Martin Benjamin Bushman was born February 5, 1841.  He was the son of Martin Bushman who was born April 1, 1802, in Lancaster County Pennsylvania; his mother Elizabeth Degen Bushman was born the same year in Holstine Basel, Switzerland.  She came to America when she was fourteen years old.  She came to Lancaster; it was there that Martin Bushman became acquainted with her.  They were married on 20th of March 1827, at his home in Lancaster.  They had ten children born to them, six boys and four girls.  I was the seventh child.  About the time I was born they joined the Mormon church.  The percution became so great on that account, by their relatives, that they had to move away from their relatives and former friends.  They sold out at a great sacrafise and went to Nauvoo Illinoise to join with the saints there.  Their Journey there was about one thousand miles.  It took many months with horse teem.  It was on that journey that I spent part of the first year of my life no dout it was very hard on a baby.  But that has been my lot all my life to have the ruff side of life.  My parents started to make a home there and they were happy to be with the Saints and see the Prophet Joseph Smith and his Brother Hyrum.  It was there that I had the privlage of seeing them and sitting on their laps.  They helped to build that Temple.  I also had the privlage of going into that most sacret house and while living there that their beloved Prophet was killed.  It almost kill them to look upon their deathly faces of them that they loved so deerly.  But they was not satisfied with their death they had to drive the saints from their beautiful city and Temple and it was going through Iowa that my parrents suffered ontold hardships, in the winter of 1846.  They burried two of their children on that journey.  I well remember of seeing one of them layed in the grave with out a coffen and seeing the dirt throwen on them and we never see that spot again where they were layed.  They went to council bluff in western Iowa they lived there for four years to get an outfit to come to utah.  My Father and older brother went to another state to get work to get some thing for us to eat and clothes us.  then I had to get the wood and chop it for to burn also had to feed the cattle.  I also had to grind corn on a coffe mill for us to eat I also made traps to ceth quails for help out our meals.  It was there that I was paptised also received a Patarcal blessing.  at the end of four years we was ready to come to utah our outfit was one wagon four oxin and four cows and provision for four month on the way we see many buffalows and killed some for meet to eat that helped us in our living.  We see thousand of indians on that journey of one thousand miles but they did not molest us wich we was thankful for.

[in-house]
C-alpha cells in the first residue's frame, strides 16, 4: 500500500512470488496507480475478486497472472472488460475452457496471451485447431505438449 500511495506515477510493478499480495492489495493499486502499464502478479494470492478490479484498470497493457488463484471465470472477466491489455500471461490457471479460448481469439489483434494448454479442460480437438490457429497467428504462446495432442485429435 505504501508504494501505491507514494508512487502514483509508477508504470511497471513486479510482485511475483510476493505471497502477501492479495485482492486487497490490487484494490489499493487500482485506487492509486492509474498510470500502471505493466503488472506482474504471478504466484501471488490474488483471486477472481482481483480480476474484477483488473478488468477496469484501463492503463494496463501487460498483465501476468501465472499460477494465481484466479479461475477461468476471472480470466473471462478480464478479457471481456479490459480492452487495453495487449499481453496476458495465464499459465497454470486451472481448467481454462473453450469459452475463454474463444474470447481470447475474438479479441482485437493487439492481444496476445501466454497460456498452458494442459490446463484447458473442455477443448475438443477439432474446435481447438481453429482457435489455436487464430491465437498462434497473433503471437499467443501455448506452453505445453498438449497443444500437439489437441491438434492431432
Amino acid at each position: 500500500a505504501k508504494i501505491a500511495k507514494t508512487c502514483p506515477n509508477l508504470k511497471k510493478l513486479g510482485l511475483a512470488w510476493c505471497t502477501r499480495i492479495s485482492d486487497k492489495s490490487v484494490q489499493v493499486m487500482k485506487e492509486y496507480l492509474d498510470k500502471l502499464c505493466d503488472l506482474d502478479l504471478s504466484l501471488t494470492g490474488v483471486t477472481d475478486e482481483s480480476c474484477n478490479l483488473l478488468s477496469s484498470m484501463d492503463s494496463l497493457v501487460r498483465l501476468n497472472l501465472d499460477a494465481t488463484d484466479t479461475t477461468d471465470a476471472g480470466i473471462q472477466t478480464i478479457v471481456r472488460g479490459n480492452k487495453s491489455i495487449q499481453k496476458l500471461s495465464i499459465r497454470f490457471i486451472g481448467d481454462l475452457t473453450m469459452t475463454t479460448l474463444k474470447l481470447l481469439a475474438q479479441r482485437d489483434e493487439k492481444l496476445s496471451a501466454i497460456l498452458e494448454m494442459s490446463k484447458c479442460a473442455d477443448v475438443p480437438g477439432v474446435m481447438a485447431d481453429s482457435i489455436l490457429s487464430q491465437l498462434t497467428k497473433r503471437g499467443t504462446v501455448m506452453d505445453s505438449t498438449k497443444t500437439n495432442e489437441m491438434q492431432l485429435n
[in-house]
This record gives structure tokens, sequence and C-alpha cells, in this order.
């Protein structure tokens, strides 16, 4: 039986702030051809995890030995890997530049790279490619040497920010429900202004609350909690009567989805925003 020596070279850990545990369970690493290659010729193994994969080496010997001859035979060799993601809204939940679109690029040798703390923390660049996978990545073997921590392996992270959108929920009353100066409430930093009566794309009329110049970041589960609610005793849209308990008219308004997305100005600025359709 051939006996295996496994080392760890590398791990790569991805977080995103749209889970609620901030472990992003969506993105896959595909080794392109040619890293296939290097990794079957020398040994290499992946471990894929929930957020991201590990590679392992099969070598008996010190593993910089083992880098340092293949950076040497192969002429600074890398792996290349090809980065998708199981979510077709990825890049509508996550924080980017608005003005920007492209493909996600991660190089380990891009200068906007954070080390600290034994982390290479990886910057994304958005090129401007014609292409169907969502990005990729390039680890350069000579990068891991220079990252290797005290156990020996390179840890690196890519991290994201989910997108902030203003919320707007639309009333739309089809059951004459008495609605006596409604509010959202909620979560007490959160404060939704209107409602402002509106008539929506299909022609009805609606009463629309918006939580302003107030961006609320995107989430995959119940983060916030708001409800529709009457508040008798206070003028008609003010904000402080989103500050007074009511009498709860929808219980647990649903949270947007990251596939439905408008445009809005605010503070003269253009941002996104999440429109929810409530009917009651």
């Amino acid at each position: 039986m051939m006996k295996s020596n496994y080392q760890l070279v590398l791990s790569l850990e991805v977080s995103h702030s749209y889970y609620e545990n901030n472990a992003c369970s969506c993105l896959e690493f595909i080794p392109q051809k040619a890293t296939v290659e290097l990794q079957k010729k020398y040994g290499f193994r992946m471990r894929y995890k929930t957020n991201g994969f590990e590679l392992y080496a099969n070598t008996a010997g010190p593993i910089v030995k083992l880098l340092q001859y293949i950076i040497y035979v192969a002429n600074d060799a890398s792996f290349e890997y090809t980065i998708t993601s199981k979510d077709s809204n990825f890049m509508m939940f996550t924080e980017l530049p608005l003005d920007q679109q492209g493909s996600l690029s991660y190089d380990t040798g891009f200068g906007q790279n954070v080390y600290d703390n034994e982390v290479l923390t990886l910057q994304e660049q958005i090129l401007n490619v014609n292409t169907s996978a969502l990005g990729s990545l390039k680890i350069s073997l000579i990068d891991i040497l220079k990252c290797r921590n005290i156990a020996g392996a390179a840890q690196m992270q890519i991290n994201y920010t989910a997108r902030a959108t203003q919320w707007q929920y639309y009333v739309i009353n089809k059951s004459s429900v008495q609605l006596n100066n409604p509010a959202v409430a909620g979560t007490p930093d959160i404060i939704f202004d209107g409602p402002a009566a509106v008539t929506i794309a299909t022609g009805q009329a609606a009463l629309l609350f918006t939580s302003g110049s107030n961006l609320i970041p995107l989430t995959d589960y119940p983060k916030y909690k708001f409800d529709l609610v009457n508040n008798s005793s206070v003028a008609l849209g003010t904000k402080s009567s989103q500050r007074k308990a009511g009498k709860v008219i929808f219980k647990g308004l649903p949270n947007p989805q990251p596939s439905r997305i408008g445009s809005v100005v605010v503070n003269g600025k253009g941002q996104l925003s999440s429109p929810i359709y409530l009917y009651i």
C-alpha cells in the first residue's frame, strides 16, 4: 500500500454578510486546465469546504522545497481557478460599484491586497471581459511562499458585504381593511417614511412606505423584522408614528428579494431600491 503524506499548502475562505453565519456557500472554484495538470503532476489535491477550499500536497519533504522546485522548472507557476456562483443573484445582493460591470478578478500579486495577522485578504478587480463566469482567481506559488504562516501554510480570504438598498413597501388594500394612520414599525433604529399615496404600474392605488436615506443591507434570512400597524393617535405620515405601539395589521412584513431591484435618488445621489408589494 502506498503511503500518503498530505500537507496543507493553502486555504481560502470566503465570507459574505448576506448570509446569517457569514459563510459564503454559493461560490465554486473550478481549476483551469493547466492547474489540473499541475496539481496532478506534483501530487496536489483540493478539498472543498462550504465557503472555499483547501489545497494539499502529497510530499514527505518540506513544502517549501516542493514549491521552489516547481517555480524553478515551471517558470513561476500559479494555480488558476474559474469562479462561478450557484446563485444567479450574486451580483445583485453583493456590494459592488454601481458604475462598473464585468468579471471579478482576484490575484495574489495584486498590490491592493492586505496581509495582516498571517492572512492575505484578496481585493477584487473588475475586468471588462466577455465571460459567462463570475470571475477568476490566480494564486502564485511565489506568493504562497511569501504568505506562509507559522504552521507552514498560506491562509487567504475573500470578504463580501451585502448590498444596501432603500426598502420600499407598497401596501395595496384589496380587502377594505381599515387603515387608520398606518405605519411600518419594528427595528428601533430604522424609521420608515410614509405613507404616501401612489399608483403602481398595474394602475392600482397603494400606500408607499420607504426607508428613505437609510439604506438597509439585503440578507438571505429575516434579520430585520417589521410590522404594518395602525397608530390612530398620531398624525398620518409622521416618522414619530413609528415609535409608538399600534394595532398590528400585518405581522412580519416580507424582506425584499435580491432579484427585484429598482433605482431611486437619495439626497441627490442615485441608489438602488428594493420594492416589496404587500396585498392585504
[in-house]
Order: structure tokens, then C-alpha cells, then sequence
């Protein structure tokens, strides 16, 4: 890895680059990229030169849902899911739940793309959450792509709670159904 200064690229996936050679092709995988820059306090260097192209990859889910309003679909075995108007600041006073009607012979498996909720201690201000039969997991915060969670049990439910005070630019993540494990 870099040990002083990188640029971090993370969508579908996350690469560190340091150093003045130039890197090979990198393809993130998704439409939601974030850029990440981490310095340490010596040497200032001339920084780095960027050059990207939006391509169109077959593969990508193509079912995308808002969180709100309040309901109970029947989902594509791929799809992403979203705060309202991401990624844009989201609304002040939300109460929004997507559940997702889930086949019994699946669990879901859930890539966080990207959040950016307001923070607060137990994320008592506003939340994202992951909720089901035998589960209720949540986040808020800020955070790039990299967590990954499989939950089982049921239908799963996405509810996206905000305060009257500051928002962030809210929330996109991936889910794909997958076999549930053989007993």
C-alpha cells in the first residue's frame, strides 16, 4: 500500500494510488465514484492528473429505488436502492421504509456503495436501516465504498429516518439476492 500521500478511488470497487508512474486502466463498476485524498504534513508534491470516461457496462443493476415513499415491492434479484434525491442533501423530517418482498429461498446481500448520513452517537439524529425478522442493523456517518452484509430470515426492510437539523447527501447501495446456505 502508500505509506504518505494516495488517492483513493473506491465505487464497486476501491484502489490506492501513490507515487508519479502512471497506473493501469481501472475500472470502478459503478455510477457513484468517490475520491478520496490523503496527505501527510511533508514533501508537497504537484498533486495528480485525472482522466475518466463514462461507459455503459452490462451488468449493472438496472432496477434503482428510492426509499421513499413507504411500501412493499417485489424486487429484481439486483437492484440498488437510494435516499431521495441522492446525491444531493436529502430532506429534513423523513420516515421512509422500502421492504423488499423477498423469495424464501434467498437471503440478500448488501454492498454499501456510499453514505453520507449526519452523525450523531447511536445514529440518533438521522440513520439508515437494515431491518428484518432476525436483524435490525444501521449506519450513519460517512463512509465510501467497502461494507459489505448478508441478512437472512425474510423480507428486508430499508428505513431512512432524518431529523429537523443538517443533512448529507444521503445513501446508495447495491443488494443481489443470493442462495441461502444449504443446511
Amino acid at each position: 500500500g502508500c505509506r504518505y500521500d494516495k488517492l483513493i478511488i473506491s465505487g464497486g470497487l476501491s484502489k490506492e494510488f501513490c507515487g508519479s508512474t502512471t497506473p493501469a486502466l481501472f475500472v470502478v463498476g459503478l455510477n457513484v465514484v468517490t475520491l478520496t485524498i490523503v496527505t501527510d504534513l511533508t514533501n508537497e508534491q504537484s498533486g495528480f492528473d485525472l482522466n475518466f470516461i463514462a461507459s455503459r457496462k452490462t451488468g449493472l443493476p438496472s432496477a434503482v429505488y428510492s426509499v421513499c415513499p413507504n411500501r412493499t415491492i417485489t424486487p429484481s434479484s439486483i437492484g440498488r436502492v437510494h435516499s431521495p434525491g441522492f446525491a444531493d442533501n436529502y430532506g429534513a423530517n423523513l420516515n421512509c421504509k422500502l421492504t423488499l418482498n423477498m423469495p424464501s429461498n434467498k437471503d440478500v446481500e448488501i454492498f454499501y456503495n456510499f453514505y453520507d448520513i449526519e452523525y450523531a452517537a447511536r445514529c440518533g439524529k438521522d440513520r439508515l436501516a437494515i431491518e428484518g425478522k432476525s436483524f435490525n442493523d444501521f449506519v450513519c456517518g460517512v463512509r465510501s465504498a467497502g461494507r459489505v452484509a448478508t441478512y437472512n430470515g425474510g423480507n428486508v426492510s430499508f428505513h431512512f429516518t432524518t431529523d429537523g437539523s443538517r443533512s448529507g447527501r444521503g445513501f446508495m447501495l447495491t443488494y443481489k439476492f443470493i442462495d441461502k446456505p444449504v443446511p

We staid one week in Salt lake City then came thirty miles south to lehi then called dry creek.  I was then ten years old for the next ten years of my life I stayed with parents helps them build houses make correls and shed and make fenses plow the ground harvest the crops.  Also hearded the cows many times bare footed and done many other things in building up a new country.   many time was short of clothes and food but we made the best of our lot and was not annoyed by our enemies.  Then at the age twenty I started out to make some thing for myself.  but just as I was maken plans what to do I was called on a mission to drive a one team to the Masoura river and return to fetch some of the saints to utah that had no teams of their own that journey took five month.  There was sixety wagons in the Company with four yoke to the wagon.  that made four hundred and eighty head of oxen. they were driven into a correll made by the wagon each teamster had to go into that correl and hunt up his own oxen yoke them up and hitch them up to his wagon.  Twice each day he had to do that three hundred times in the journey, there and back wich was no small job.  then they had to make there fires and cook their food.  there was ten to twelve emagrants to each wagon.  the teamsters walk the entire journey on the return journey so the women and children could ride.  They done all this without pay.  The next three years of my life I worked very hard and was very saven so if I wanted to git married I would have some thing to live on.  the Lord blessed me with means and a good young lady that was willing to share life journey with me.  it came around in this way.  Isaac Goodwin like my parrent joined the mormon church.  he was willing to leave home and friends and gether with the saints.  With that in mind he and his family embarked with a company of saints to go around South America to California.  they were six month on the water his wife died on the ocean and was burried on a small iland.  When they got to Sanfrancisco they move from there to Sanbardeno where some laterday saints lived.  in 1857 the mormons there moved to utah.  he staid one year at saint George then the family moved to Lehi.  It was there that I first got acquainted with his daughter.  After keeping company with her for about one year she excepted my ofer of mariage. on the twenty first of March 1863 we went to the house of the Lord and received our blessing and was Married by President Brigham Young.  her name was Lucinda Ladelia Goodwin.  after living with her parrents one week we moved to our own home.  it was primatived one but it was our own.  I had got a new stove and some furniture.  She furnished the bed and so we got along very nicely together.  after living there for one year I got a city lot and built a better home.  We had a daughter born to us in our new home.  She only lived sixteen days and died wich gave us sorrow but we tried to make the best of it.  One year later we had twins born to us a boy and a girl.  they both lived to have families.  She had seaven more children ten in all, two boys and eight girls.  She had two pare of twins.  She was a very kind and helpful wife to me in my care for the family and religous duties.  four years after our marriage I married a plural wife.  She gave her full consent to it.  She was all ways willing to share her husband time and effection with her and was kind to her children.  the two famlies lived in peace together for forty years.  she died the ninth of Dec. 1906 aged 63 years.  Sister Rebeca Stanging the President of the relief sosiety was one of the speakers at the funeral.  She spoke well of her said she was a faithful wife a kind mother and good to the poor and I can say she was dear to me.